Peter Ambatiello/Lorenz Lenz:
175 Years of Bavarian-Austrian Saltworks Convention
Versions of 18 March 1829 and 25 March 1957
Salt, often described as "white gold", has always been of fundamental importance to mankind. Even in prehistory it played a prominent role. It is irrelevant whether salt is initially available in liquid form as brine or in solid form as rock salt. This inconspicuous "white mineral" is, now as then, an indispensable part of human and animal life. Reichenhall, Salzburg, Berchtesgaden and Hallein have always been linked culturally, economically and politically as a region. Salt-related interests were the common bond at all times. They shaped the region to a great extent, making it rich, powerful and influential. This was not altered by the many disputes over mining rights, marketing or energy supplies for the saltworks.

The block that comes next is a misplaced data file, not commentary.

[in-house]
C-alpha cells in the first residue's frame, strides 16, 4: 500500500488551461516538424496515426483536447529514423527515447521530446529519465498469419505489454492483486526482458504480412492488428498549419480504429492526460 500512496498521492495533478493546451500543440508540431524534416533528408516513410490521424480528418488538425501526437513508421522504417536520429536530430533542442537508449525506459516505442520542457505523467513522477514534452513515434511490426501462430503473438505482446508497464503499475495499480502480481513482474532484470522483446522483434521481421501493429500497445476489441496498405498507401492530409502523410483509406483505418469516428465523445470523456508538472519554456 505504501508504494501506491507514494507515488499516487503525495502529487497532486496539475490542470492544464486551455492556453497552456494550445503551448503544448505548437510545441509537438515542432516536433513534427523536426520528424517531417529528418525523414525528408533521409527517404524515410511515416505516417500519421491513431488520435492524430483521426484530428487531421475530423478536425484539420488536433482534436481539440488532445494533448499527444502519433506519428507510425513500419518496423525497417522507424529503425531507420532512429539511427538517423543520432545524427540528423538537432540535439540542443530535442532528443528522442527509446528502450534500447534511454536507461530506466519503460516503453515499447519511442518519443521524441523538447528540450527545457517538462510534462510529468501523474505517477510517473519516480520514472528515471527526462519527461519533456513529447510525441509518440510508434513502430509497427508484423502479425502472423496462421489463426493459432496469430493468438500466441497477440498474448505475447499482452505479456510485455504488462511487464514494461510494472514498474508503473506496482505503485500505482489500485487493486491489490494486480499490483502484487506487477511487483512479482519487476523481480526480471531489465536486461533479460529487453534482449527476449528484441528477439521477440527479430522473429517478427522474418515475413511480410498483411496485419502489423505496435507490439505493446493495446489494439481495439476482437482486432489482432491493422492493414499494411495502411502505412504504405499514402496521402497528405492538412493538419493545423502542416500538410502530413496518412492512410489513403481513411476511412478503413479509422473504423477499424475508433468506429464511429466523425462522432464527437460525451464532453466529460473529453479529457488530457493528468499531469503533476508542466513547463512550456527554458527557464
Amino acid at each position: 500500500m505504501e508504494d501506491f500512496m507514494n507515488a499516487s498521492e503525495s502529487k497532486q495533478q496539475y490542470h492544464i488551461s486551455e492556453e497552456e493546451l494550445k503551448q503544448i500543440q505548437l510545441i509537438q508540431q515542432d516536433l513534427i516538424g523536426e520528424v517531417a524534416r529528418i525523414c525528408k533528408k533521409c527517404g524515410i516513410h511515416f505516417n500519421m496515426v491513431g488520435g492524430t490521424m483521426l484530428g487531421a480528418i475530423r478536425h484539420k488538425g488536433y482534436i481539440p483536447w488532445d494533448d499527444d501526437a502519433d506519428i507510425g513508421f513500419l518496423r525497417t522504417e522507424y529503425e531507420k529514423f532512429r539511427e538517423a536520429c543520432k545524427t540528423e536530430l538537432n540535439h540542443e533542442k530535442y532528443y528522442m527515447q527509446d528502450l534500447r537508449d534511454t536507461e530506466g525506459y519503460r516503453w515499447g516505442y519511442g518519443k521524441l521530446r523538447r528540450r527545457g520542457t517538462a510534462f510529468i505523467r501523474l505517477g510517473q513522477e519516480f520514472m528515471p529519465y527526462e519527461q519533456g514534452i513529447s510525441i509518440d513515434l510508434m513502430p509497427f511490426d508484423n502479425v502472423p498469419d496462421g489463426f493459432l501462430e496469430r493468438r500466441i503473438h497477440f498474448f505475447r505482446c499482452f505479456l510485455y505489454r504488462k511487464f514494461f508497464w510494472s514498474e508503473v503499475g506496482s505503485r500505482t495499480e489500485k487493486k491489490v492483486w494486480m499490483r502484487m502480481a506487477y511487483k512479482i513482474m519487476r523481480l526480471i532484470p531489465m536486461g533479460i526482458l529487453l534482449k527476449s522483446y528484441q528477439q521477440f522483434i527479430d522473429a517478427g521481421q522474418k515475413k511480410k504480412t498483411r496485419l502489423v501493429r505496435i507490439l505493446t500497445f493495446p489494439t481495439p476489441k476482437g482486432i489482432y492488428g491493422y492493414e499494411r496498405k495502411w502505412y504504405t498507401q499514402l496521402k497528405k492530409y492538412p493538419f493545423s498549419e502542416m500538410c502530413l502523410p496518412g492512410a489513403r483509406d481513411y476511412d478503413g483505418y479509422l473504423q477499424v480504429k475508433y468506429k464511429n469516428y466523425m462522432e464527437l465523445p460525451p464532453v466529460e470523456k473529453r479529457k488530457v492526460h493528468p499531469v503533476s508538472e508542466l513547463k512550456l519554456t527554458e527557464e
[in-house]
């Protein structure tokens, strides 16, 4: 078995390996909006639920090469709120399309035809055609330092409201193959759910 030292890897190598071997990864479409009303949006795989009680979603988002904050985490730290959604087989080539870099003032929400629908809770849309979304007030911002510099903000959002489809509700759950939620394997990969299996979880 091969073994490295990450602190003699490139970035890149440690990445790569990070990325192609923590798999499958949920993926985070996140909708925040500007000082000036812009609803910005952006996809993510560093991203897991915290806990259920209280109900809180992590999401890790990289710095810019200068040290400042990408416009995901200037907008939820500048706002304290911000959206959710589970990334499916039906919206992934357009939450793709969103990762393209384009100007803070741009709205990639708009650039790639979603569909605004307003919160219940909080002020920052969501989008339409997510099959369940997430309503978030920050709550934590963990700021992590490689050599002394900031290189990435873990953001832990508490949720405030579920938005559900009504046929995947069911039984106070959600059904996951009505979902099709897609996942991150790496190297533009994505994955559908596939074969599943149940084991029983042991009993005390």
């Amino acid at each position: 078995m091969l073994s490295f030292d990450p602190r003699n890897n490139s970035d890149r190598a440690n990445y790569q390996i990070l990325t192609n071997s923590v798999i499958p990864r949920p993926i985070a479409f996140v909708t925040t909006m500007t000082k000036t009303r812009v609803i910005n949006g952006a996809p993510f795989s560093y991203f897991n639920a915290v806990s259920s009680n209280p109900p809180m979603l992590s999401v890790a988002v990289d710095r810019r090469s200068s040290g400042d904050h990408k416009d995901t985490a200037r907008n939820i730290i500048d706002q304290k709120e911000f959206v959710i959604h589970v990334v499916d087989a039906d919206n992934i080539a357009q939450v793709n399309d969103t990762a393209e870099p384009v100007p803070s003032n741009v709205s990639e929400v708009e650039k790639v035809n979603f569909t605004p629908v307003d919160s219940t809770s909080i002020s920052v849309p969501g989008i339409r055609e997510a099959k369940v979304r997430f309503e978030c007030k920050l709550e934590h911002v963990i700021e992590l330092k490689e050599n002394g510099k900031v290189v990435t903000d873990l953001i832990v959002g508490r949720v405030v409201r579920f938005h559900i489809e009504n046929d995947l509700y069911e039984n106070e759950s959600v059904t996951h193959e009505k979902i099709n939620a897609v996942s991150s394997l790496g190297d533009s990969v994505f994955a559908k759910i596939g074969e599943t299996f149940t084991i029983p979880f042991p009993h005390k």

The saltworks convention signed between Bavaria and Austria, extending over 175 years, reflects the long tradition of salt mining on both sides of the divisive national border. The convention of 1829, created in the wake of many incomplete and imprecise accords and arrangements reached over centuries, served to combine all the previous provisions in a very precise form under international law. In 1957, it was adapted in line with the new conditions. The convention provided those responsible in administration and business on each side of the border, both then and today, with a means of settling amicably, fairly and competently any administrative, technical or legal problems arising.